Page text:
Sharon Van Etting: A very chilled out sound. Easy guitar sounds with female vocals.
Local Natives: I love the vocals of these guys. The blend of voices along with a steady but relaxed beat is enchanting.
Washed Out: Stronger electronic sounds from keyboards and good vocals.
Mad Rad: Not a particular fan of the lyrics from this hip hopish sounding band but big time stage presence and willing to mix it up with the crowd and climb the scaffolding.
Stornoway: These guys belong at every outdoor music festival. Their folksy sounding music and lyrics fit perfectly.
Foster The People: This might have been the best show I saw. Has the makings of a pop rock band but definitely unique style and incredible performance on stage.
Rodrigo Y Gabriela: Just the two of them and their guitars. No supporting instruments and no vocals. You would be hard pressed to find any other pair that could as thoroughly entertain with so little.
The Decemberists: I’ve heard some of their music before and always found it kinda meh. Their show started out as I expected but each song was better than the last. They wrapped it up with The Mariner’s Revenge song which had the whole place going absolutely mad. Incredible show.
It’s taken me a week to adjust to a 16 hour time difference and get rid of that cough I picked up from that Chinese yellow dust. I’m back and ready to share my travelogue.
In November of 2008, my friend Carl left for Korea to teach English on a 1-year contract. Almost 3 years later he is still there. After spending two weeks with him there, I can see why he’s decided to stay in the land of the morning calm for so long.
I flew out on Thursday morning, got to my hotel in Unseo Friday night. Saturday morning I apparently asked for hell by waking Carl up too early to do tourist things. I could write an entire blog post on my first day there. The highlights were Namsan Tower, lethal amounts of Red Ginseng energy drinks, Gyeongbeokgong (an old palace in the heart of Seoul), a large Buddhist temple, Insadong Old Tea House, Cheonggyecheong, and finally Itaewon.
Itaewon, the only area in Seoul where you can recreate that famous scene in Full Metal Jacket where you ask what can you get for $10? However in this side of Seoul, the pimp of the bar will address you with a knife pointed in your face because he doesn’t like you taking pictures. Your friend will have to light a bottle of Soju and toss it into the bar so they have something else to deal with while you two grab the next cab you see and explain to the driver in a collected manner “DRIVE. NOW. FAST!” Fortunately, none of that actually happened. Itaewon is a really fun place, ask these guys.
My newly adapted routine kicked off in the mornings by grabbing a lettuce or kimchi filled Kimbap [pic]. Walking around Bupyeong for a bit and then some form of an adventure.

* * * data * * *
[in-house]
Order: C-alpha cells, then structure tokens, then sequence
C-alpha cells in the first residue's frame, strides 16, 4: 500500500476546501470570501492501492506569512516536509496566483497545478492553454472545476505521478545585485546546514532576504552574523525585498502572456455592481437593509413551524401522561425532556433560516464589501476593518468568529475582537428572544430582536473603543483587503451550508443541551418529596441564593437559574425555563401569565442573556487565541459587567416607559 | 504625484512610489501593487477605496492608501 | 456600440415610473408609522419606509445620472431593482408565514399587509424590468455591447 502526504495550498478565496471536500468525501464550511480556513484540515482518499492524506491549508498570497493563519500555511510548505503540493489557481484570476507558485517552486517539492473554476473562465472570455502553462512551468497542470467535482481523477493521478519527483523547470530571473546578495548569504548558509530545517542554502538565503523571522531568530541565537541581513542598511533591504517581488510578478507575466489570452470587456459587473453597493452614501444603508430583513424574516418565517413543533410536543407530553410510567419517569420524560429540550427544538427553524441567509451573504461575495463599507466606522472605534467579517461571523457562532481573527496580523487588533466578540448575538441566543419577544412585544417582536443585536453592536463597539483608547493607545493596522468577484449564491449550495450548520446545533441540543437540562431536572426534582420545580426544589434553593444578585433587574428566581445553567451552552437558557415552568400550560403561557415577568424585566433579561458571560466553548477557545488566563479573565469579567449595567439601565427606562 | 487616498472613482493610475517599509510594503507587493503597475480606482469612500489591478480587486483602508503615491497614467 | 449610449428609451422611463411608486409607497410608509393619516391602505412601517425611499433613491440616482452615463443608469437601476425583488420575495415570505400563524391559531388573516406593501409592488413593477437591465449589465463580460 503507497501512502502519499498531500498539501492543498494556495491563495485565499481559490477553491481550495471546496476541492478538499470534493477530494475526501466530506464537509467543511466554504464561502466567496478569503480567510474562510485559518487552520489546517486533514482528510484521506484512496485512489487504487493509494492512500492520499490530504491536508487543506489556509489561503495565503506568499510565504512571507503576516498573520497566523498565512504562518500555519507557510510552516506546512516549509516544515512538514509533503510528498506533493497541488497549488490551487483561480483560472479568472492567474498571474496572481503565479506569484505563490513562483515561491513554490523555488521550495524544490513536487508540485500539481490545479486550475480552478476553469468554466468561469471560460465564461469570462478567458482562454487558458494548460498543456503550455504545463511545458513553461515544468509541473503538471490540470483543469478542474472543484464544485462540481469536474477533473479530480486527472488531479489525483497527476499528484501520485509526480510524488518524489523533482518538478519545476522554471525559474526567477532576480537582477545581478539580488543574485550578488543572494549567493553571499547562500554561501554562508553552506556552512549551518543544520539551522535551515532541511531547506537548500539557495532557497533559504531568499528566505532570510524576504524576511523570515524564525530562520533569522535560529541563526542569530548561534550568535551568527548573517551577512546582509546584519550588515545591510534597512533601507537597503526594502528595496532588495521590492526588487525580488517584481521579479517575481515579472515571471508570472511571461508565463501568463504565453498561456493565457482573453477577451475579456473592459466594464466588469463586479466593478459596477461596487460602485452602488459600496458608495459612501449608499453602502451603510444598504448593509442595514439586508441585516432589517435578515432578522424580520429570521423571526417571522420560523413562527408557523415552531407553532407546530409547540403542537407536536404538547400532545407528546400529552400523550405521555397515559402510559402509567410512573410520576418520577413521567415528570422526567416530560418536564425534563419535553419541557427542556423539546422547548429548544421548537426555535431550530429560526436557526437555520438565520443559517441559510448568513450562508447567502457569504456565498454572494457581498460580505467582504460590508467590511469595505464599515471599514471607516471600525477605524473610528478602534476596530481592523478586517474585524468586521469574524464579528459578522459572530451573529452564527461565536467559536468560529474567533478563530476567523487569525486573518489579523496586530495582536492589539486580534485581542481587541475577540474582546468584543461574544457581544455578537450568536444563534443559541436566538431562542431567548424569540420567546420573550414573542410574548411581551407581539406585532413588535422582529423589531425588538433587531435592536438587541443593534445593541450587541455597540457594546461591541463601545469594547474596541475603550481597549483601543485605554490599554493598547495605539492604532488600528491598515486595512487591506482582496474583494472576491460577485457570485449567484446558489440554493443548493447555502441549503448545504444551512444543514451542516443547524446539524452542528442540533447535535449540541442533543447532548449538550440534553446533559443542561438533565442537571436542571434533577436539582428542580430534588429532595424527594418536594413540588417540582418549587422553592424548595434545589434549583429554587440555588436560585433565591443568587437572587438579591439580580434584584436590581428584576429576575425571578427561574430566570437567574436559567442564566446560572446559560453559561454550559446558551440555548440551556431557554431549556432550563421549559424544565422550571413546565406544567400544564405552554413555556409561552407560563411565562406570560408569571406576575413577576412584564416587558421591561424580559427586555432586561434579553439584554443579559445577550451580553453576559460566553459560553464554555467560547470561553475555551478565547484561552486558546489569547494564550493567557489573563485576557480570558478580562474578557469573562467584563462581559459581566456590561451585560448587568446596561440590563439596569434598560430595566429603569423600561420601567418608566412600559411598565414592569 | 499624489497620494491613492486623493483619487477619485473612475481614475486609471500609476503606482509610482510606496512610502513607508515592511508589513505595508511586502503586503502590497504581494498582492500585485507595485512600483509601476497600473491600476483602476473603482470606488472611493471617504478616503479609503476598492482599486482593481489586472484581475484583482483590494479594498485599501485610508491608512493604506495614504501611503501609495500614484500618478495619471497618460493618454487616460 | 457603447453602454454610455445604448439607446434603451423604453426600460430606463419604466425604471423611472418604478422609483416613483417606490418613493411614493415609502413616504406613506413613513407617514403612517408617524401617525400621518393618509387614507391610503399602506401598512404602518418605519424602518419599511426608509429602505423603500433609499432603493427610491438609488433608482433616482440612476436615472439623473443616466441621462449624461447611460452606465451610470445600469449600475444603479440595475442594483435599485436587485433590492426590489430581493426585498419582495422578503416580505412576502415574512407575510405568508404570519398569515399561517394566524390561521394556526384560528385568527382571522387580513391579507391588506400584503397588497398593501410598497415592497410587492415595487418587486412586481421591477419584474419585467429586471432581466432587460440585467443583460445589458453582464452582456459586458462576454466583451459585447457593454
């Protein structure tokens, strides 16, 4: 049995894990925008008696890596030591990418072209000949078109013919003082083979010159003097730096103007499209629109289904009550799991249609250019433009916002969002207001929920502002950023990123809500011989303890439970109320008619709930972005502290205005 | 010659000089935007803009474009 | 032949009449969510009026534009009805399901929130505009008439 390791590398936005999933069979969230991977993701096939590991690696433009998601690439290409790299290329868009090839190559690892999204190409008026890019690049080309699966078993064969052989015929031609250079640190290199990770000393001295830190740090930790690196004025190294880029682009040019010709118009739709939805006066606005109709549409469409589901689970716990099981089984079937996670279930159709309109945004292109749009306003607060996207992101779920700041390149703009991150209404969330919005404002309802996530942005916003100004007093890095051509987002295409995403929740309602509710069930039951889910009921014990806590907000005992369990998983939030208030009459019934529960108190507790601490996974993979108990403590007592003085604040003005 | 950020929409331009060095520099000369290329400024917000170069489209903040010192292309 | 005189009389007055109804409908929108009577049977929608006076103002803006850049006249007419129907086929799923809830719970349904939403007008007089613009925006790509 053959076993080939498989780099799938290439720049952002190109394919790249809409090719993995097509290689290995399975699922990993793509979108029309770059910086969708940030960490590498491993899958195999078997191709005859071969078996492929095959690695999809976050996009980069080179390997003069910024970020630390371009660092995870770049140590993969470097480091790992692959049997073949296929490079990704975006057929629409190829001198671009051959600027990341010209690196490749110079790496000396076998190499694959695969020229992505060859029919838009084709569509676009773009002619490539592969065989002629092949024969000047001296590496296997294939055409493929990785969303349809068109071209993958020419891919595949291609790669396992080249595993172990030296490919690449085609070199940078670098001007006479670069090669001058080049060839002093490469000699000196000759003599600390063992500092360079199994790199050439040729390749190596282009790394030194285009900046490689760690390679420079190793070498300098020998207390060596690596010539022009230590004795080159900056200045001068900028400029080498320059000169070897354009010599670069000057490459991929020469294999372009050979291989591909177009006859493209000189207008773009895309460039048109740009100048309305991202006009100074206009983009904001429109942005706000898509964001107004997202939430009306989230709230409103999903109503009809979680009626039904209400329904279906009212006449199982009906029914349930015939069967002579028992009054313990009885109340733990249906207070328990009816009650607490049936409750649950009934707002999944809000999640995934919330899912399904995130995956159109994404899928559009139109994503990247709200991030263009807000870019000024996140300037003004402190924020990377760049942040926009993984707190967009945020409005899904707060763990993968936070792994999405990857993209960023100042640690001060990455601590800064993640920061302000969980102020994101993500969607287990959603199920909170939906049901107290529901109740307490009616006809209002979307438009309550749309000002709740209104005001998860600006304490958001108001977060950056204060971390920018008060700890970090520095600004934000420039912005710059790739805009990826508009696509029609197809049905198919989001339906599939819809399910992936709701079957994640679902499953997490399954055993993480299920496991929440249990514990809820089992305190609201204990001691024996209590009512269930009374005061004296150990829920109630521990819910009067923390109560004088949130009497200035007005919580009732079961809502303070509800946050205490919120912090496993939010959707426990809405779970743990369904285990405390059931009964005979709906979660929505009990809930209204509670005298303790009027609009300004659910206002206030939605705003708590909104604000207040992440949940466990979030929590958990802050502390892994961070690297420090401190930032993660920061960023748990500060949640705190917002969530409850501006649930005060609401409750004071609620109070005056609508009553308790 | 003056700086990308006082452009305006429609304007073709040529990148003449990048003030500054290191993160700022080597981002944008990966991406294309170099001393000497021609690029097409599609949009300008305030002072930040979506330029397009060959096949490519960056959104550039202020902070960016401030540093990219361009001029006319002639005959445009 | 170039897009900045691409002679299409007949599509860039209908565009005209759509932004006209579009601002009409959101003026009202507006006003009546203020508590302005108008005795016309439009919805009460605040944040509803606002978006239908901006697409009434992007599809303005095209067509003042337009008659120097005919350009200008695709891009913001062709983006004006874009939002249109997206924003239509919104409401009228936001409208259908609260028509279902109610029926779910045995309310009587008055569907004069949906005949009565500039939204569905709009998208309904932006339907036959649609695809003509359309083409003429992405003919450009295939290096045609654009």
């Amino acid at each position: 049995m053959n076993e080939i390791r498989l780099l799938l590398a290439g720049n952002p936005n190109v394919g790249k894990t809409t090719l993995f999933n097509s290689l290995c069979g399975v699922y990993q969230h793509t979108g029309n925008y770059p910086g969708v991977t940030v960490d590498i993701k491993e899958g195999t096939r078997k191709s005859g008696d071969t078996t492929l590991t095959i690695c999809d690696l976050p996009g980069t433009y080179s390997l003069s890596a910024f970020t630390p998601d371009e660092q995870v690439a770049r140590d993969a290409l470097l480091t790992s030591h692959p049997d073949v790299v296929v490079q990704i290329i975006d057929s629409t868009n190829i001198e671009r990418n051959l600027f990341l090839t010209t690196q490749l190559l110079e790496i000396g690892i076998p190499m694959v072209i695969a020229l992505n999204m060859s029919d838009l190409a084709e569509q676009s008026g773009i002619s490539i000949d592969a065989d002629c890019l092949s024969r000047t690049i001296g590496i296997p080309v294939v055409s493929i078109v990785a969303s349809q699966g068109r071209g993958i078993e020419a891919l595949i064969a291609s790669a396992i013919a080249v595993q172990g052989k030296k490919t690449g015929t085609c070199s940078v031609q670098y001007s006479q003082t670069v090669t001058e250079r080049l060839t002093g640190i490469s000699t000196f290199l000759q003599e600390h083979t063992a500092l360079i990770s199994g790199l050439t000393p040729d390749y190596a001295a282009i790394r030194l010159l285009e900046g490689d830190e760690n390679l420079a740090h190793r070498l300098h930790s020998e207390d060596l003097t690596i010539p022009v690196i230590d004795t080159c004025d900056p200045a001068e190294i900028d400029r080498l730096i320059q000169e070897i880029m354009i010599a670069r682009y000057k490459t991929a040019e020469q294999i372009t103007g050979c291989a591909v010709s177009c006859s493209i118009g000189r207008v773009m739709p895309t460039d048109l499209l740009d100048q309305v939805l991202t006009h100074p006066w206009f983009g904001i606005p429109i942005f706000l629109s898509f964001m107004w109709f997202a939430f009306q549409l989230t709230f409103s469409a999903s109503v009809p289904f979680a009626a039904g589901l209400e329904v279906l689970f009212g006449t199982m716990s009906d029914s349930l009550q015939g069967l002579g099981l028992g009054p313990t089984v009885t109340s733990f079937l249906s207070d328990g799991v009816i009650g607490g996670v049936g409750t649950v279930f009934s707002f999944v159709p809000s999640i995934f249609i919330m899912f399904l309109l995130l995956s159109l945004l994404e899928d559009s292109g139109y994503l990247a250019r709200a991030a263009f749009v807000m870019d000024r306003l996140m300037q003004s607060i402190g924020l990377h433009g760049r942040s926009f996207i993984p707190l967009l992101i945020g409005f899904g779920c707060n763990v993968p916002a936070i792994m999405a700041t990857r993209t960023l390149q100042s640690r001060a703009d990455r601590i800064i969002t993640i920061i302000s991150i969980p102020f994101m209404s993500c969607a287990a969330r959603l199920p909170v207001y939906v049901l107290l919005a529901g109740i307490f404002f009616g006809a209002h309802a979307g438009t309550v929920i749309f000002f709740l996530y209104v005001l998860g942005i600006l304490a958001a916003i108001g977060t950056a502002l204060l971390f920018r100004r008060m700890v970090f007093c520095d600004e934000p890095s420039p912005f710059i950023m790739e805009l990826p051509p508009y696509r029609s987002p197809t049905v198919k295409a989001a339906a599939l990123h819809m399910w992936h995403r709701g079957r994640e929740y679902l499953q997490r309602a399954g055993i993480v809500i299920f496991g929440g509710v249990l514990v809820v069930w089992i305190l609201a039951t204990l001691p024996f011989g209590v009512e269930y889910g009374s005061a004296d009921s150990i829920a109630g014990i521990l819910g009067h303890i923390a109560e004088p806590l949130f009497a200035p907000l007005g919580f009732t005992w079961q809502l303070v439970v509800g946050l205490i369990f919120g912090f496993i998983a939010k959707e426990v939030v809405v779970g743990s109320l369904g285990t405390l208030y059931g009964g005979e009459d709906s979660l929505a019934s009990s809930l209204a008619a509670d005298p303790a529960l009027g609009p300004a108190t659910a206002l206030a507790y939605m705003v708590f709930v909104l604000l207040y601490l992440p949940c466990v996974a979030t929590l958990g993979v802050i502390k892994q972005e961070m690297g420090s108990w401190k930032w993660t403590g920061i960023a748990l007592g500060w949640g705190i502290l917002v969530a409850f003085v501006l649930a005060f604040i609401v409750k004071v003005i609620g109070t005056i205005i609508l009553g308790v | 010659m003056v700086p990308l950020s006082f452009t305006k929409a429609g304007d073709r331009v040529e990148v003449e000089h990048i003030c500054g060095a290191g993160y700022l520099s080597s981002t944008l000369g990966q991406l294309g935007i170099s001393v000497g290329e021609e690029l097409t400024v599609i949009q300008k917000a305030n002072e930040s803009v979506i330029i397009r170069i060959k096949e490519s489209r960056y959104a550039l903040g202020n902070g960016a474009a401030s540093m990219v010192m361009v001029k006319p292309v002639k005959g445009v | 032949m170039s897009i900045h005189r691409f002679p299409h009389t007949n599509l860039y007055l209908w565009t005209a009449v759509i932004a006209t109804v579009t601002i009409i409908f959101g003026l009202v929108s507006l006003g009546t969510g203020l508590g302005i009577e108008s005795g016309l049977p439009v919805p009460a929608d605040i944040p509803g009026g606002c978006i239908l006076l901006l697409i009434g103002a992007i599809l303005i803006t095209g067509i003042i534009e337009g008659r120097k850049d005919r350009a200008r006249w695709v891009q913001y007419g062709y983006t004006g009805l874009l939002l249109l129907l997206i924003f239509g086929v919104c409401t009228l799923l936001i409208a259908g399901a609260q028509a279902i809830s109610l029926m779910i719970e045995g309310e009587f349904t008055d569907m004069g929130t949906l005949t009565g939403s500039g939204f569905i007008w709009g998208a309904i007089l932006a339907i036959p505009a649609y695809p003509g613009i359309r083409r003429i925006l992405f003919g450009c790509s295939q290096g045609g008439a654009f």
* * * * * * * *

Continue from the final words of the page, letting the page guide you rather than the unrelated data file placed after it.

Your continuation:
Sunday: Incheon. Features an amazing Chinatown. I enjoyed my first feast of Jajjangmyeon and Mapa Dubu here.
Monday: Bupyeong Market and Juan. Picked up some awesome Kimchi ingredients. This was my least favorite day on the trip. I took a train out to Juan, looking for a Takku bang (Table Tennis room). As I’m walking down a strip I began to realize I’ve gone too far. I take my printed map out and realize I’m in the right area, but I just don’t see the store. So I keep going back and forth to the ends of the block asking for directions on each side; each convenience store on the end tells me it’s in the other direction. As I approach the “screw it, not worth it” mentality, I finally catch a glowing sign from above. What I had secretly hoped would be the rapture was actually a glowing sign on the fourth floor with ping-pong paddles on it.
Tuesday: Yongsang. Went to the E-Sports Arena and saw my first live StarCraft match. It was televised. The teams CJ Entus and T1 are sponsored teams. People were lined out the door to see this match. Yes, the Koreans take StarCraft this seriously. I thought it would have burned out by now considering the game has been out for 13 years now.
Wednesday: Insadong. Artistic area in downtown Seoul. My first time eating Buddhist temple food. Later on I hiked a small mountain called Gyesan. Lost my glasses.
Thursday: DMZ. I took the tour that included the Third Invasion Tunnel. This trip will enlighten you on how hellbent the DPRK is on reunification through good ol’ fashioned violence.
Here are some facts you didn’t know about the DMZ:
- There is an amusement park with rides.
- All the food grown in that area is organic.
- You can buy delicious North Korean beer there.
Friday: Hongdae. I had only heard there was no such thing as last call in Korea. That all changed this night. Found a cool place that serves drinks in a standable plastic bag, I saw it as an adult Capri Sun. Got the first train home at 5AM.
Korea offers plenty of resources for crafting an otherwise civilized night into a bender. Soju ??, Chung Ha ??, Makgeolli ??? are all delicious forms of Korean firewater. There are Norae bangs (private karaoke bars), PC-bang (where you can go and demolish your friend Carl in StarCraft), DVD bangs (private home theaters, mostly a hook-up spot for young couples). There are more bangs (“rooms”, if you haven’t caught on to that by now) than you can shake a chopstick at. Not just in variety, but in vast numbers.
I couldn’t help but think about how well MerchantOS would do in Korea. I remember traveling to Gyesang, about 2 hours outside of Seoul, to a small convenience store on the base of a mountain. I bought some water and was rung up with the same advanced Point of Sale system I saw inside of the Yongsan Electronics Market. I can envision that alternate reality where Justin and Ivan are knocking back Soju, feasting on steaming hot Dukgalbi and throwing office Karaoke parties.